To the Parliamentary Hearing in the General Assembly
UN Headquarters , New York, 20 November 2008
Honourable Members of Parliament,
I am very pleased to open this joint hearing with national parliamentarians and the General Assembly. I would like to congratulate my dear
friend and former General Assembly President Theo-Ben Guirirab upon assuming his post as president of the Inter-Parliamentary Union. The IPU has been instrumental in bringing us together today and Mr. Guirirab’s deep understanding of both institutions will assure the success of our unfolding dialogue.
We are here today to find ways to bring the United Nations agenda closer to the work of national parliaments. As the Secretary-General’s report reveals, the partnerships between the United Nations and parliamentarians are increasingly rich and have deepened around many issues.
The central role that you as parliamentarians play in ensuring that international policies in the areas of peacekeeping, human rights, development and the environment are reflected in your national debate is of enormous support to us at the United Nations. Such debate ensures that citizens understand our work and therefore can better support the Organization.
Likewise, your work with us ensures that you can take advantage of the collective knowledge and expertise orchestrated here in making policy decisions, developing legislation and setting norms for your governments.
I look to you for understanding and support for some of the priorities that I have set for this session of the General Assembly.
Today the world faces a confluence of terrible crises that require radical changes in the international political and financial architecture. The food, energy and financial crises, all linked with climate change, are man-made problems and we must assume responsibility for solving them To achieve these changes requires courageous, even heroic leadership at the national level. Visionary leadership is needed to assure that the breakdown we are witnessing does not turn into a prolonged tragedy for all humanity.
Both Secretary-General Ban and I recognize that parliamentarians can provide crucial guidance and support to the United Nations to make sure that this Organization can meet the responsibilities that billions of people have entrusted in us.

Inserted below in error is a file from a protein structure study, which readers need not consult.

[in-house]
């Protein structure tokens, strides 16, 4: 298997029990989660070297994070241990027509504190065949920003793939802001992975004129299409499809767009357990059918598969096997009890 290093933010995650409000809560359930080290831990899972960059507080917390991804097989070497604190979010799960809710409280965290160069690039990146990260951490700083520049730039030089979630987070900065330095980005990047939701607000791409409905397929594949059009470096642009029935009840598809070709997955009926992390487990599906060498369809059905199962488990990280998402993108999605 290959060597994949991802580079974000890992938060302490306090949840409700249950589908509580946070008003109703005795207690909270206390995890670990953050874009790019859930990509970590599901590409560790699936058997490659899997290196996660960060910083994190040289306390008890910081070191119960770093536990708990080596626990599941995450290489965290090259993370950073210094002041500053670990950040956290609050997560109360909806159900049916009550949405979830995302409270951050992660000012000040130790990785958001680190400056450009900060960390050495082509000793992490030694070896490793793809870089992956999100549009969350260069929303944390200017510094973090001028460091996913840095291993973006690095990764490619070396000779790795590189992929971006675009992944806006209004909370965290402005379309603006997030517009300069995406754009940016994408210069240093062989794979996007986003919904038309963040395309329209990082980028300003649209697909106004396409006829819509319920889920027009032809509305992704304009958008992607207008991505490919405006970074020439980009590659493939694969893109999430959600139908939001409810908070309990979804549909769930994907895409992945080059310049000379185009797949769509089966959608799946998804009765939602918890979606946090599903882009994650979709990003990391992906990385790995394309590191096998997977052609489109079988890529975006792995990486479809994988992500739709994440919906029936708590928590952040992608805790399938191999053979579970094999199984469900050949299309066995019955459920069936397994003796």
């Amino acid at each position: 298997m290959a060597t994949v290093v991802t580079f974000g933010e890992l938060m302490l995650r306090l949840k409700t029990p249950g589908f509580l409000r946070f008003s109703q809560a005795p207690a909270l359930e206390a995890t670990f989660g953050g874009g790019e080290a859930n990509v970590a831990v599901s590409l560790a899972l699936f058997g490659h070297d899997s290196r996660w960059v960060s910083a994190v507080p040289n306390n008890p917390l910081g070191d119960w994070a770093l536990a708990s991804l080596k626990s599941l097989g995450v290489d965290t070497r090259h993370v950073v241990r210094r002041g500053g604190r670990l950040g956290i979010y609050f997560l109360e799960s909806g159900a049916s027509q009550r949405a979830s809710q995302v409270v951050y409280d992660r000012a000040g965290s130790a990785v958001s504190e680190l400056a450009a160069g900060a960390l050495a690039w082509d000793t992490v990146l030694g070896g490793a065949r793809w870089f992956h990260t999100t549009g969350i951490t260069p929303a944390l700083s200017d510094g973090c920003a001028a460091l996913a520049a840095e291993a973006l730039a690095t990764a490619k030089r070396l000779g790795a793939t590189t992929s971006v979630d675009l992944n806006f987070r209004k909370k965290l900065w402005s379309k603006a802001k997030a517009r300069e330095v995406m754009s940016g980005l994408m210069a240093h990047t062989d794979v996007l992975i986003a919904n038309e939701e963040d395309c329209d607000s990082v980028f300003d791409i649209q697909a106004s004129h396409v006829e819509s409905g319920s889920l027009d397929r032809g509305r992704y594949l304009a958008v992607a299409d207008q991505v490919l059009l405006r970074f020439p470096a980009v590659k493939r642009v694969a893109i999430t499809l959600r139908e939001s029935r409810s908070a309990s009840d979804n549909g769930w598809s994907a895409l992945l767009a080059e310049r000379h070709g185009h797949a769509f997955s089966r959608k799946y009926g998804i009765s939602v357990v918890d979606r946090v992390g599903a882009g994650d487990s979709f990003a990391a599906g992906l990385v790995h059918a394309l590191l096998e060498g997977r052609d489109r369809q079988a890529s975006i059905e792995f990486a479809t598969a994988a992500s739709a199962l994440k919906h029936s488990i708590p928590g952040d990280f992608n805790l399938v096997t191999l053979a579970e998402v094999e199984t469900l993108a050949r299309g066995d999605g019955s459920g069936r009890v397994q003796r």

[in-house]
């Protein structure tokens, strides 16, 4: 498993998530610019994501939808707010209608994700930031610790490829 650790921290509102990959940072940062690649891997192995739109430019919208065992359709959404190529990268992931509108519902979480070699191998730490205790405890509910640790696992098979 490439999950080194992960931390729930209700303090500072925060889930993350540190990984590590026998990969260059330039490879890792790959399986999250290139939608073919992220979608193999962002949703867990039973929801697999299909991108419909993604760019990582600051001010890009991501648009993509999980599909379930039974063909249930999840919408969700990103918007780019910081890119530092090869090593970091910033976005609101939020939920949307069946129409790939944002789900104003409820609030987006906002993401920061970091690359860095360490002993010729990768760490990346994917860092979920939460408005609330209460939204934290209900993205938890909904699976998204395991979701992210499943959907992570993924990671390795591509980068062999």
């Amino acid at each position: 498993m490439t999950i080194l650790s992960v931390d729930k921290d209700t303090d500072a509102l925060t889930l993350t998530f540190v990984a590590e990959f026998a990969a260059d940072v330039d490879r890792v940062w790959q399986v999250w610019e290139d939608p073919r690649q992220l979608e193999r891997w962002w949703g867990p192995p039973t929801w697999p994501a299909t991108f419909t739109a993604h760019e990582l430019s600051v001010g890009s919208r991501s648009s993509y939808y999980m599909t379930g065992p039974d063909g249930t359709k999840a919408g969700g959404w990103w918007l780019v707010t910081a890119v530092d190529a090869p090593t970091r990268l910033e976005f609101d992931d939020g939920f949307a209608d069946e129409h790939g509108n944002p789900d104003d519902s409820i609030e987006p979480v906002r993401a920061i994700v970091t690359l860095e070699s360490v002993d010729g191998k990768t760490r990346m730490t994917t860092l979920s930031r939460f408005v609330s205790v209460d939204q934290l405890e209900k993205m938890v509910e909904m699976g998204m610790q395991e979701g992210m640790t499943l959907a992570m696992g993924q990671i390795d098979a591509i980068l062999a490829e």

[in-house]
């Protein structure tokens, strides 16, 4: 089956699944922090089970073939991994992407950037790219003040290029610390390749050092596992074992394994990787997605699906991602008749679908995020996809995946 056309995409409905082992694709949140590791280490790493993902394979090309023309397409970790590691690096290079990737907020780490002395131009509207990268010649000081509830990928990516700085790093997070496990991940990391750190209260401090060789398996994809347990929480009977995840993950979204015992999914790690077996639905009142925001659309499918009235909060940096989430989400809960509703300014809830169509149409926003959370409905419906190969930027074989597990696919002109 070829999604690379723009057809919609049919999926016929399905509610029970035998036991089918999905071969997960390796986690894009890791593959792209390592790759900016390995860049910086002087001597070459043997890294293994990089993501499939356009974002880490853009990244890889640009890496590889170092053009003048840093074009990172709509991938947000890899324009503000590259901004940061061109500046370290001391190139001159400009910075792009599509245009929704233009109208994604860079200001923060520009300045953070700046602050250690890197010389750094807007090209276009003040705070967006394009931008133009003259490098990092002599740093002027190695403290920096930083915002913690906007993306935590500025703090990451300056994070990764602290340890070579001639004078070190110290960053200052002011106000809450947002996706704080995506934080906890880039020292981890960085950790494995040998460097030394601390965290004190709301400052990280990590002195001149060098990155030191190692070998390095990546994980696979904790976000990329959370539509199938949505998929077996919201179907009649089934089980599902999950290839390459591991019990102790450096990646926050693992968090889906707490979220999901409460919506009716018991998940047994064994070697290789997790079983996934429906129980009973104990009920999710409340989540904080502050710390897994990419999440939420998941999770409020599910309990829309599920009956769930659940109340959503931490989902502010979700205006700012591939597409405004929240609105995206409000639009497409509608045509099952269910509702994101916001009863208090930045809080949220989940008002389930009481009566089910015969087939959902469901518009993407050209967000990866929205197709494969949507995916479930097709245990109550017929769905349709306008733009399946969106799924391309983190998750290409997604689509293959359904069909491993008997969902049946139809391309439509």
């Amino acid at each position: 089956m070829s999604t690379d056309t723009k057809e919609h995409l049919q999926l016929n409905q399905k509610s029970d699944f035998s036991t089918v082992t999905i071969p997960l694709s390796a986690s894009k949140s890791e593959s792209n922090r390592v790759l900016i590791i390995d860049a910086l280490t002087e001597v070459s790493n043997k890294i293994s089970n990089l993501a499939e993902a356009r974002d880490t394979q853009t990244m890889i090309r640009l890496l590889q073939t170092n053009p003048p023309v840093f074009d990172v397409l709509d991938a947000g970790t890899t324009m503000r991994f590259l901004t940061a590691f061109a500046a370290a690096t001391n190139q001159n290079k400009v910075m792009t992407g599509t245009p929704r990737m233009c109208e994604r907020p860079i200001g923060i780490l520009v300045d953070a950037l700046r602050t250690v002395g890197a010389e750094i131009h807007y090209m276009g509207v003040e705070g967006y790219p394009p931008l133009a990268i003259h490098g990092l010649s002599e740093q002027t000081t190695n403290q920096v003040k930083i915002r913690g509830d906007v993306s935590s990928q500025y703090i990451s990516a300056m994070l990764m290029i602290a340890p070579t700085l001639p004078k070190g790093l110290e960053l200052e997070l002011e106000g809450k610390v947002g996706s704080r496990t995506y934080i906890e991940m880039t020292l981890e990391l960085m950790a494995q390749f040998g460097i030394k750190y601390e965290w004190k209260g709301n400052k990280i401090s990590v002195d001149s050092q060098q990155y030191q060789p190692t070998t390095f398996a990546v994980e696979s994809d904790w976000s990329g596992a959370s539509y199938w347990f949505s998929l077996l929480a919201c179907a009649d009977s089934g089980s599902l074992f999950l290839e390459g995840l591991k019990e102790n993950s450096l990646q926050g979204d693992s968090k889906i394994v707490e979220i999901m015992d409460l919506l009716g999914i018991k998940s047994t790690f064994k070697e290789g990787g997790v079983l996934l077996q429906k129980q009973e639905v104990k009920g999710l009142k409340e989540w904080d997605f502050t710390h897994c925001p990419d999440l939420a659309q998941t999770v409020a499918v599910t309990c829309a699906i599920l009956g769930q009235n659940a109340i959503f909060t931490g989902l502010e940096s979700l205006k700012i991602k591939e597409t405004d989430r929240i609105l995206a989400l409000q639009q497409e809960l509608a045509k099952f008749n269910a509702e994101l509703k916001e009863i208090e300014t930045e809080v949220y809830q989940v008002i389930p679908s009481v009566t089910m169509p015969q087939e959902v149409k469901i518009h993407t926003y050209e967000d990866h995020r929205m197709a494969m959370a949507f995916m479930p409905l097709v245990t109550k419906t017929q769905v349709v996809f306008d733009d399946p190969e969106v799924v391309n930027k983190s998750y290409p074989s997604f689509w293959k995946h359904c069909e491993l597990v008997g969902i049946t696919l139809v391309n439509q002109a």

As you know, I have outlined a series of changes that I think will enable the United Nations, and the General Assembly in particular, to regain the authority that has been channeled to other organizations over the decades. As the General Assembly has grown to its current 192 members, making it the most representative body in the world, it has not grown in stature.
Rather, anxious powers have stripped it of much of its central role in international decision-making. My call for the democratization of the UN may sound radical, but its radicalism flows from assigning to this institution the original roles that are provided for in the Charter.
As you may recall, I have called for a series of high-level Dialogues on the Democratization of the United Nations in 2009. You all know how difficult and how important it is to apply the principles of democratic process in the work of government. Their implementation is the measure of our credibility and our effectiveness and this process will be a measure of the 63rd session of the Assembly as well.
The first Dialogue will be devoted to discussion of the democratization of international financial and trade institutions; the second will focus on the work of the Assembly itself and in relation to other organs of the UN; and the third will deal with the work of the Security Council. The IPU has developed sophisticated and constructive positions on these issues and I invite you to participate actively in these debates.
Last month, in the face of the financial crisis that is spreading like a plague to every corner of the Earth, I convened a panel of experts to meet with Assembly members in a first step to ensure that all 192 Member States are involved in devising the solutions to our complex problems. I know that IPU debated this issue at your Assembly in October as well.